'Big Brother' recap: The winner is...
Even with a clip show, grand reunions, and unresolved arguments, the end of cycle 10 (much like the rest of the season) didn't pack a punch as Dan walked away with it all
‘Big Brother’ recap: The winner is…
We have a winner for Big Brother 10: Dan! And it wasn’t even close: He trounced Memphis, 7-0. (You can read Lynette’s interview with the winner on PopWatch.) But what other way could it have gone? After all, who could turn the little schmoozer down? While talking to the jury, he went on a charm offensive that never stopped. Even after the jury members cast their votes, he’d toss them a little extra bonus serving of friendship — “Portuguese Princess from Providence!” he chirped to Michelle after she’d turned her key — as if to say, “That one’s for free! I love you that much!” If anyone hadn’t initially voted for him, they might have turned back, ripped Memphis’ key out and swapped it for Dan’s, saying, “Aw, I can’t vote against you, ya big crazy lug.”
But let’s begin at the beginning. On Sunday night, we were subjected to a clip show that was a rip-off of my least favorite staple from Survivor: the “farewell to our fallen comrades” parade of false camaraderie. But on Big Brother, instead of walking/paddling great distances and lighting effigies of the game’s losers, Dan and Memphis just moved from room to room in the house, setting up old clips. Just how were they prompted to do this? Did Big Brother’s voice boom over the loudspeaker: “Memphis, please reflect on Ollie and April mucking about on a bed in the ‘Boom Boom Room.'” I was surprised the producers had the restraint not to ask Memphis to play a harp in the corner, all the better to score the fades from Dan’s spoken memories into the appropriate clips as he scratches his chin and says, “Golly, I remember Jerry saying, ‘Screw you people!’ as if it was just yesterday…”
As usual with reality shows, the never-before-seen footage we were promised turned out to have been originally omitted for good reason. Amidst the greatest hits — Keesha’s birthday party/never-ending screaming match; Ollie and April’s insufferable “I will live with you!” pool pillow talk — we got an extended remix of Brian’s puppet show, Jerry scrubbing his dentures, and Renny doing impressions of everyone. The only worthwhile thing in this episode was that it made me reflect on how different my opinion of Renny is now versus what it was after the first week of shows. Watching the early clip of her quacking, “It’s locked!” in the middle of the night, I remembered how she initially seemed like a garden-variety nutjob who would be gone within weeks. But now, after weeks of seeing her low-key diary-room statements, and other occasional mellow moments, I find her kind of endearing…just as long as she’s not screaming about matching socks.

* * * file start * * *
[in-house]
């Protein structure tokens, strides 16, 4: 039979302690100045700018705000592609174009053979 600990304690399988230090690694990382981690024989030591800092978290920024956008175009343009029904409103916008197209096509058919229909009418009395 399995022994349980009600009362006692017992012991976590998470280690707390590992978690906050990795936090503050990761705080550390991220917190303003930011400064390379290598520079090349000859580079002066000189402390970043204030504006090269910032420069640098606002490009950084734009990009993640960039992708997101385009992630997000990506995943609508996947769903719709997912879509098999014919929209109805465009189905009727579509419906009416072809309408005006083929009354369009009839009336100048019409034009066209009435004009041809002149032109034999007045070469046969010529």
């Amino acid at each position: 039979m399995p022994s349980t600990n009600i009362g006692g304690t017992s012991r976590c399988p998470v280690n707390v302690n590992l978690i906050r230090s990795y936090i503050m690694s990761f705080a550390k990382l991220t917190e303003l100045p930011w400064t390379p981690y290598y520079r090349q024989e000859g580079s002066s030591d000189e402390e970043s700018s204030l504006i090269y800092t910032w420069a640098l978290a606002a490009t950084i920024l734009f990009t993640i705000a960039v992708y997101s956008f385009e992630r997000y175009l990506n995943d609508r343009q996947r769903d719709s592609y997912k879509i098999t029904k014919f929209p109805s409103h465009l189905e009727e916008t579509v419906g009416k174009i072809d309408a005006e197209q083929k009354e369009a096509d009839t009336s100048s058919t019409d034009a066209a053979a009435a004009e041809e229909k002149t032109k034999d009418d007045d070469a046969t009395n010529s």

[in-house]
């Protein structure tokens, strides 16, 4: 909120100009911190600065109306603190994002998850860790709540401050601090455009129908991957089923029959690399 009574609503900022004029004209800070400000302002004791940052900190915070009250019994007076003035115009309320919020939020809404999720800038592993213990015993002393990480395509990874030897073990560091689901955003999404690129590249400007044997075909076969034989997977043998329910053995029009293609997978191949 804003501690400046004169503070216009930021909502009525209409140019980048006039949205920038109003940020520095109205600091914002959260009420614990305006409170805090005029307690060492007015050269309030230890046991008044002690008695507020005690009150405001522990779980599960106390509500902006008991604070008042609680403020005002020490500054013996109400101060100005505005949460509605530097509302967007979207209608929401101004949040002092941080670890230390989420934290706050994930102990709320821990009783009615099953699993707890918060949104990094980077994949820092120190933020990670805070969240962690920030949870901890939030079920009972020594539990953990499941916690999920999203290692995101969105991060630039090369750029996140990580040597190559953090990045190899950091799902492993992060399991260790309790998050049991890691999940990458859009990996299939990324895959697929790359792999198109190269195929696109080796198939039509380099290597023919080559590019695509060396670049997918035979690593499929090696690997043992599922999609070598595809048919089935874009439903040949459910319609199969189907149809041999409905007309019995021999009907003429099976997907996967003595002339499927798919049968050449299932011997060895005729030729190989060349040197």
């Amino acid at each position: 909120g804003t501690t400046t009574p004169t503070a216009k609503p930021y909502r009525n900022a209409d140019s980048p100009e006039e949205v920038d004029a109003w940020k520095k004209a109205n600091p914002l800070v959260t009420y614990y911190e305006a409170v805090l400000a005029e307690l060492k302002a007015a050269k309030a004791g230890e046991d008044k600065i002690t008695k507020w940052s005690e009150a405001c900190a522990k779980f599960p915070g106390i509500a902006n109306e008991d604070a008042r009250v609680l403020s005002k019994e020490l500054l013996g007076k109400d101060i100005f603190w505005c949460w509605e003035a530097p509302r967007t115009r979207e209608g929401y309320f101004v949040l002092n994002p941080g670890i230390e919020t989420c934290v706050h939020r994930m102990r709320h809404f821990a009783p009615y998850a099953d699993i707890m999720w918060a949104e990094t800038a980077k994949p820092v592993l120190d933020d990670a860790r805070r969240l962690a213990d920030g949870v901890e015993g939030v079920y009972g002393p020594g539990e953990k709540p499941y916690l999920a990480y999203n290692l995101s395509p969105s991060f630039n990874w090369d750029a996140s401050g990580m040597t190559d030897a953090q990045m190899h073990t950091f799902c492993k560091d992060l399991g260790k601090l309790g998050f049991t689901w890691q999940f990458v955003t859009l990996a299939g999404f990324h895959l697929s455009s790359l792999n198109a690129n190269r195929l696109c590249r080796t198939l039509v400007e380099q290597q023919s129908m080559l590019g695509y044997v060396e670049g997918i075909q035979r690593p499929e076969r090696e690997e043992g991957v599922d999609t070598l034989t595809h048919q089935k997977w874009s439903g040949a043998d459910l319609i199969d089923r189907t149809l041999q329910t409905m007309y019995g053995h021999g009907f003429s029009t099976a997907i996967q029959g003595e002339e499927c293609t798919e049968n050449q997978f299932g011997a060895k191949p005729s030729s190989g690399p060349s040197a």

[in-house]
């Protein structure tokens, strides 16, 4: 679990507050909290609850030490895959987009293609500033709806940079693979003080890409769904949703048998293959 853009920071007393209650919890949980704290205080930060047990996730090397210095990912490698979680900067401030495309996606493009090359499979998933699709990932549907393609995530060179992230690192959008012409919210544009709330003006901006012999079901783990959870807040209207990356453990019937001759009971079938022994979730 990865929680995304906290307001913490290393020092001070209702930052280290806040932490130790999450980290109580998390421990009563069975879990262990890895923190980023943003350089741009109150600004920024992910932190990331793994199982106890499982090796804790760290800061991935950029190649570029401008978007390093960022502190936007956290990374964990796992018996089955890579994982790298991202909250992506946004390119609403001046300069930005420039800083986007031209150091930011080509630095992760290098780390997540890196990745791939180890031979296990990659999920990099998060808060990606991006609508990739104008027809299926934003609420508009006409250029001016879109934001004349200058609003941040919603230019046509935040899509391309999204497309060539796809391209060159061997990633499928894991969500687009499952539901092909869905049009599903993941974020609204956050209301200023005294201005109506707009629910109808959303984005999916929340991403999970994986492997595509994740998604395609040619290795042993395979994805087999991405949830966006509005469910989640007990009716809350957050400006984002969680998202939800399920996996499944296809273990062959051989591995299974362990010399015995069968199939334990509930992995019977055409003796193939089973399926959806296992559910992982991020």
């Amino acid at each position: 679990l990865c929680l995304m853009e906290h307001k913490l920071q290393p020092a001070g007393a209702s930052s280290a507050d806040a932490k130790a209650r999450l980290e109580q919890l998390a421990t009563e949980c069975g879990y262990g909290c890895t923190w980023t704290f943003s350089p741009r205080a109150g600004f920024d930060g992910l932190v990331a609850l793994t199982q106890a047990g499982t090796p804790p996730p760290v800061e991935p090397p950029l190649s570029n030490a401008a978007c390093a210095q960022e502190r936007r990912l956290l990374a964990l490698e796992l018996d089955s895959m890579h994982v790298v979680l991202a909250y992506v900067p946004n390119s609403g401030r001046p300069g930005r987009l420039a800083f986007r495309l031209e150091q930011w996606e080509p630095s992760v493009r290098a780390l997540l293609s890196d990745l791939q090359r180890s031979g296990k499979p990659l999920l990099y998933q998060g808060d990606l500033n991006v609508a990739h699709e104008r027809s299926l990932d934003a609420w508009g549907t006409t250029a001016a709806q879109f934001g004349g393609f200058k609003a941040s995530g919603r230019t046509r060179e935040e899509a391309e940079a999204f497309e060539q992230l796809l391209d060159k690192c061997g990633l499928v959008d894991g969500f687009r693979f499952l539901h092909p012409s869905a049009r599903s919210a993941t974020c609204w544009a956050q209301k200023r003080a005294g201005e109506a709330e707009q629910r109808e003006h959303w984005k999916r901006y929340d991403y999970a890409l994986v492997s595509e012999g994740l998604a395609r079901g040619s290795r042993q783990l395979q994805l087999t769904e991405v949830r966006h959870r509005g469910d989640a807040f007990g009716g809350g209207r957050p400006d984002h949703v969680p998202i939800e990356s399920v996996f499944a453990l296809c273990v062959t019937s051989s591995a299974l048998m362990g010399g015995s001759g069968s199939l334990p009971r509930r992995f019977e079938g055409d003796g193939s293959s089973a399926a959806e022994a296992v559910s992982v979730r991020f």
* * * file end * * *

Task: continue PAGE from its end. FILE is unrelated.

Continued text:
One last thing on the contrived clip show: I loved how at the end, the two guys stood up, proclaimed, “May the best Renegade win,” and then walked in different directions as the show ended. It was meant to be a dramatic, pre-fight moment, like Ivan Drago telling Rocky, “I will break you.” But in that movie, the two men went on to beat the crap out of each other. Here, Dan and Memphis turned around, walked away, and then found themselves alone on opposite ends of an incredibly dull house. It makes it a far less dramatic showdown when you picture Dan slinking back out of the bathroom area and saying, “So…uh…Memphis, wanna play Rummikub?”
NEXT: Dan’s charm offensive
But on to the main event: last night’s star-studded finale, with an audience packed with such BB luminaries as Bunky, James, Adam, Matty, and Zach…who was there to compare notes with Jerry about what it’s like to always have a room empty when you enter. The show began with the traditional squeezing of the sour grapes as the jury got together. Before they could even get to tearing Dan and Memphis apart, they warmed up by taking apart Jerry. It was like old times when he arrived in the midst of them mocking him, and we got another poorly edited intercut of insults. I don’t mind that these yelling matches don’t ever make any logical sense. I don’t need to know the literal context of their argument; I just like the squabbly mood set by this general cacophony of grievances. It’s like angry modern jazz.